Joan S. Korenman Lecture
Sara Ahmed, independent feminist scholar and writer
What can we learn about the workings of power from those who challenge power? This talk approaches complaint as a form of diversity work: the work some have to do in order to be accommodated. Making a complaint requires becoming an institutional mechanic: you have to work out how to get a complaint through a system. It is because of the difficulty of getting through that complaints often end up being about the system. Based on interviews with staff and students who have made complaints related to unfair, unjust or unequal working conditions and to abuses of power such as harassment and bullying, the talk explores how the experiences that lead to complaint and the experiences of complaint are hard to untangle. it reflects on the role of academic networks and professional intimacies in shaping what happens to complaints and to those who complain.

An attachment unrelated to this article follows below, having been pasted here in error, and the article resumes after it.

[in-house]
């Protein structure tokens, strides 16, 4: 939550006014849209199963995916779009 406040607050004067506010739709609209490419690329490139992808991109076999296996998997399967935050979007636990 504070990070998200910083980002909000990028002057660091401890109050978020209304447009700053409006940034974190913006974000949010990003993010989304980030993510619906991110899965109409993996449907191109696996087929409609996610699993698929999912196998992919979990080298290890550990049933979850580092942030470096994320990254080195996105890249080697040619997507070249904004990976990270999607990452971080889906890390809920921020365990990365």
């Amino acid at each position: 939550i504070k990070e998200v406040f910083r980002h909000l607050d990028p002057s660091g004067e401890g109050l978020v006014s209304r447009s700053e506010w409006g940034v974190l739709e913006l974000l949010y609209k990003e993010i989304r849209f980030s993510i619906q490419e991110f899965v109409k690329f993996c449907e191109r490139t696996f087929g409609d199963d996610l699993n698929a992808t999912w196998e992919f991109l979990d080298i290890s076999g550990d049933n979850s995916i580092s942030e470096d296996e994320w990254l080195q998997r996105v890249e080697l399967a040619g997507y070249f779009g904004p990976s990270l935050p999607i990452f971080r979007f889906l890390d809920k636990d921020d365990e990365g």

Bio: Sara Ahmed is an independent feminist scholar and writer. Her work is concerned with how power is experienced and challenged in everyday life and institutional cultures. She has recently completed a book What’s the Use? On the Uses of Use, which is forthcoming with Duke University Press in 2019. Her lecture will be drawn from her current research project on complaint. Her previous publications include Living a Feminist Life (2017), Willful Subjects (2014), On Being Included (2012), The Promise of Happiness (2010), Queer Phenomenology (2006), The Cultural Politics of Emotion (2014, 2004), Strange Encounters (2000) and Differences that Matter (1998). She blogs at www.feministkilljoys.com.
Sponsored by the Gender, Women’s, + Sexuality Studies Department; the Dresher Center for the Humanities; the Media and Communication Studies Department; and the English Department.
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